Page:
Africa State of Mind does not pander to expectations audiences might have or desire of African artists, instead allowing for these artists from 11 different countries to devise their own frameworks for understanding the places they are from.
Laura De Becker’s first major exhibition at the University of Michigan Museum of Art puts its expansive historical African art holdings in conversation with contemporary art of the continent.
PARIS — In his prescient book Black Sculpture (1915), Carl Einstein describes certain transcendent examples of African sculpture as a form of “fixed ecstasy.”
Wander into the British Museum’s Great Court these days, and you’ll encounter two large, black and gold Moko Jumbie sculptures guarding the staircases on either side.
A legal battle is brewing over a sculpture by Mozambican artist Gonçalo Mabunda after customs officials, considering it a weapon, confiscated it from its owner.
SEATTLE — The Seattle Art Museum (SAM) attempts to confront the nuanced subtext of its vast collection of African masks in the ambitious and delightful exhibition Disguise: Masks and Global African Art.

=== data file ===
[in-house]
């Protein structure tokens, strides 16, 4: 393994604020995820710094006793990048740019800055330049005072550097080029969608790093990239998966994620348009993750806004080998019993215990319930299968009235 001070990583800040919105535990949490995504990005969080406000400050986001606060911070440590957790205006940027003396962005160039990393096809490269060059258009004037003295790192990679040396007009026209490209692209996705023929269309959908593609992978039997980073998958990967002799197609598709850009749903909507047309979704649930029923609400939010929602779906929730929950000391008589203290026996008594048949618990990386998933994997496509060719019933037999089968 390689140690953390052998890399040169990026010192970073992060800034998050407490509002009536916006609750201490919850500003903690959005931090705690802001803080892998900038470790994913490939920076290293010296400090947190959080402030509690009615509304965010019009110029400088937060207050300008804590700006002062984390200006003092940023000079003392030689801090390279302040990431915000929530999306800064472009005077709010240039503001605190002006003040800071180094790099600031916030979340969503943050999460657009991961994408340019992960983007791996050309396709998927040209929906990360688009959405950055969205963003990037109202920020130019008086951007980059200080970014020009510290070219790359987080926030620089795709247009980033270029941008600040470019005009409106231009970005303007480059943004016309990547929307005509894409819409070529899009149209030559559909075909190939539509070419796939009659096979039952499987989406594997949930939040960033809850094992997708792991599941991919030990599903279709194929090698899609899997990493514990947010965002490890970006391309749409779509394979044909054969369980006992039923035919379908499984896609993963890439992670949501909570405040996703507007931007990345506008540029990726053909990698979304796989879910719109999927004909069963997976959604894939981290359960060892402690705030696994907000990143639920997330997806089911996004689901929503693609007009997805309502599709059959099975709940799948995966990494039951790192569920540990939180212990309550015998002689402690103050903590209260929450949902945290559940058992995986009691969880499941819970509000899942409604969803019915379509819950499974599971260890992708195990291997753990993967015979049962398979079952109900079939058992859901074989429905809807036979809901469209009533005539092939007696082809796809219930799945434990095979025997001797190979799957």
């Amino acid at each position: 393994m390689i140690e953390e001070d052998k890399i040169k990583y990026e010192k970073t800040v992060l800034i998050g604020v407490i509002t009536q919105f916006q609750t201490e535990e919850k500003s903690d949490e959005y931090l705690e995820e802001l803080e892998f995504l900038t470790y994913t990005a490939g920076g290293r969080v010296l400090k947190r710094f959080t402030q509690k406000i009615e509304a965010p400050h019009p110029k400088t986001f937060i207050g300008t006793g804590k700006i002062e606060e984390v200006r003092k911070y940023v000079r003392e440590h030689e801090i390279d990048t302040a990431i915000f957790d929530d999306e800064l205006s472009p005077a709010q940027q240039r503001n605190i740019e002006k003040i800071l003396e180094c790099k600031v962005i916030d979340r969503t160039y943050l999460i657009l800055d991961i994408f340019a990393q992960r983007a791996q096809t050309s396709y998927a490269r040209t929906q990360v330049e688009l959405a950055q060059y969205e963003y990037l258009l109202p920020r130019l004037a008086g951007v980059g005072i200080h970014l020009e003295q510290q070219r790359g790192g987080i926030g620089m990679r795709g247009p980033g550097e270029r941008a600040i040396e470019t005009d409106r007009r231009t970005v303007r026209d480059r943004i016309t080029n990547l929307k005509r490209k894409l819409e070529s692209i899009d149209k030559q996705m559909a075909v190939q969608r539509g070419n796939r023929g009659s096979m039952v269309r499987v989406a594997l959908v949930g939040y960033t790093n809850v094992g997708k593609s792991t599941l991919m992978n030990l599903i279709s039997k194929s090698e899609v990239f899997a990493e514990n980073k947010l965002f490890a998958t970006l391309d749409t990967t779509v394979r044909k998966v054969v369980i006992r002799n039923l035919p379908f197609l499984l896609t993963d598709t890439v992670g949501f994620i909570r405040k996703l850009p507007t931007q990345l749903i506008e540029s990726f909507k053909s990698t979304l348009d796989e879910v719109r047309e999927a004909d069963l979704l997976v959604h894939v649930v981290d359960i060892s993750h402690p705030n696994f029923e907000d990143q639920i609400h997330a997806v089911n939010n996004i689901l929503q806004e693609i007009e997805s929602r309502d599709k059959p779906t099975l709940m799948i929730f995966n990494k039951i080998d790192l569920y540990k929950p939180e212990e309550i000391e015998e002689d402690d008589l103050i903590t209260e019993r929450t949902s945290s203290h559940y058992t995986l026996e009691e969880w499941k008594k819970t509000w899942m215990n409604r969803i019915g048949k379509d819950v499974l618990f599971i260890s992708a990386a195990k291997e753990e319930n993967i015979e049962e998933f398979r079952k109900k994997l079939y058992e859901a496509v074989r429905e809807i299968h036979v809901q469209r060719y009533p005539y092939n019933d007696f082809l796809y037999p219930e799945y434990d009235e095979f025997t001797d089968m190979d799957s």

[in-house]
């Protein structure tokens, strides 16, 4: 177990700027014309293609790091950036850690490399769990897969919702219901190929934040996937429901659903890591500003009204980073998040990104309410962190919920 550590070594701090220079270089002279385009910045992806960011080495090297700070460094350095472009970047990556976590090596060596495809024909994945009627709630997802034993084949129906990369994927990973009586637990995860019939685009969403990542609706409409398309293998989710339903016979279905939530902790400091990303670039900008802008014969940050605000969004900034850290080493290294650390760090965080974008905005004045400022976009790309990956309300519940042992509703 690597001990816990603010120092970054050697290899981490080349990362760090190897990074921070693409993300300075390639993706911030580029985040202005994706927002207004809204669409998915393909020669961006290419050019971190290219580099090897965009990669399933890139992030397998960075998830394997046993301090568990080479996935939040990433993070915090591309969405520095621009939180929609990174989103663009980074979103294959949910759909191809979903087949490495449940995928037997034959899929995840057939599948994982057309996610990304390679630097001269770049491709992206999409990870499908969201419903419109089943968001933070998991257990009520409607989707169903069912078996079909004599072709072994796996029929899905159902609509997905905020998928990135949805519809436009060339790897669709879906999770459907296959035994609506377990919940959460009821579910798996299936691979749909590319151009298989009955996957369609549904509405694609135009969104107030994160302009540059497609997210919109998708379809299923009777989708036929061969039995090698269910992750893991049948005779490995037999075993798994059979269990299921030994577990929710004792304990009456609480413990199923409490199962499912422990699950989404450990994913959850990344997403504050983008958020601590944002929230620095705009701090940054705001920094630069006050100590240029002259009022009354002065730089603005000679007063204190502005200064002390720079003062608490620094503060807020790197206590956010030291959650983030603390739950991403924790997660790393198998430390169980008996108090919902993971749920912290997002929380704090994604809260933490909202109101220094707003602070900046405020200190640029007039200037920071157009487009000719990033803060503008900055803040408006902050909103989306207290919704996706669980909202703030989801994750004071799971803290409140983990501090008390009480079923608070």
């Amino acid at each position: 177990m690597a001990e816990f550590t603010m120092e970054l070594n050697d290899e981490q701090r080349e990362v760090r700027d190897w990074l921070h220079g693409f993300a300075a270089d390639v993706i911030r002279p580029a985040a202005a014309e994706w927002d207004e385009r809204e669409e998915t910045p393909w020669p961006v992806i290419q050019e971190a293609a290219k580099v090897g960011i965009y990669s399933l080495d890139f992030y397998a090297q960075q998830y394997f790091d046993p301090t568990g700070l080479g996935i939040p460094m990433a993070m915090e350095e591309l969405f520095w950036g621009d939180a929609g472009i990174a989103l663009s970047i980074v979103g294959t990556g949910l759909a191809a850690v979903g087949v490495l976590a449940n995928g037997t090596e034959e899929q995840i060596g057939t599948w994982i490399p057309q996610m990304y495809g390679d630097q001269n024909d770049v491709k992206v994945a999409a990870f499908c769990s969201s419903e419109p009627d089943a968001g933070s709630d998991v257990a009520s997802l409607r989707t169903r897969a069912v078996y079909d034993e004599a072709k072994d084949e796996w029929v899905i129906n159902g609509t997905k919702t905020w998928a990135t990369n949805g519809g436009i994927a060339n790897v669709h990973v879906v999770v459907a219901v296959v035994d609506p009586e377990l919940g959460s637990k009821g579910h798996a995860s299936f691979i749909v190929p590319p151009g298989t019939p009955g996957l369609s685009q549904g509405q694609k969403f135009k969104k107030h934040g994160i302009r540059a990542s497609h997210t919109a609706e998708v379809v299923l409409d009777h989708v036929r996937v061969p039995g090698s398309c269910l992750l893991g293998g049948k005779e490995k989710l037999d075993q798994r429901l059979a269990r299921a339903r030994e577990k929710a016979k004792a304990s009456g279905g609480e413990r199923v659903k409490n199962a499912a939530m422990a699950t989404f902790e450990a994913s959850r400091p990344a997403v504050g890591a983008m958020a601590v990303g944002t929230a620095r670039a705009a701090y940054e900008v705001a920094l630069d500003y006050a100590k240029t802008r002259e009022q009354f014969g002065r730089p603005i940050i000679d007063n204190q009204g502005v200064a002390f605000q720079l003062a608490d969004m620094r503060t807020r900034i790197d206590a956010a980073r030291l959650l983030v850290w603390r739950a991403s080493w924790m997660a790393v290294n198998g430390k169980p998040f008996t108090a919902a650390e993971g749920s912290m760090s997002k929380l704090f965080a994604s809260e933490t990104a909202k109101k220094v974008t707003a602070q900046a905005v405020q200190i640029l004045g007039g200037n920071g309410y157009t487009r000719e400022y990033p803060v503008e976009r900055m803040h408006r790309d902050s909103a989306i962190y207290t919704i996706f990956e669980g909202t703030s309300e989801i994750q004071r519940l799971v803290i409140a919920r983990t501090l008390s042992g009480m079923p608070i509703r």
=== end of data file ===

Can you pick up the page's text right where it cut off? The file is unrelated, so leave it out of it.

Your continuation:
Boundary lines make up much of the Richard Taittinger Gallery’s current exhibit, Guess Who’s Coming to Dinner? — lines that, like borders, criss and cross, divide and obscure.
It may at first thought seem odd that the newest addition to Frieze Week in New York is a fair devoted to contemporary African art.
When a dozen weather-worn wood sculptures from southeastern Nigeria debuted in a Paris gallery in 1974, they were radically different from any African art that had been exhibited in the West.
Last year, Alexandra Thom spent ten illustrious months on Wikipedia. Thom, with a grant from the Kress Foundation, helped fill the gaps about art and culture on Wikipedia using the collection of the Brooklyn Museum and the expertise of its curatorial department.
On December 11, performance artist and sculptor Angela Freiberger offered a succinct and touching “Homage to Mandela” at the Tambaran Gallery.
Popularly known as the “Krugier-Picasso mask,” a 19th century West African mask that will be part of the Jan Krugier Collection sale at Christie’s on November 4 was an important inspiration to Pablo Picasso, who captured its semi-circular mouth with the pointed tongue in several of his paintings, including his 1937 masterpiece “Guernica.”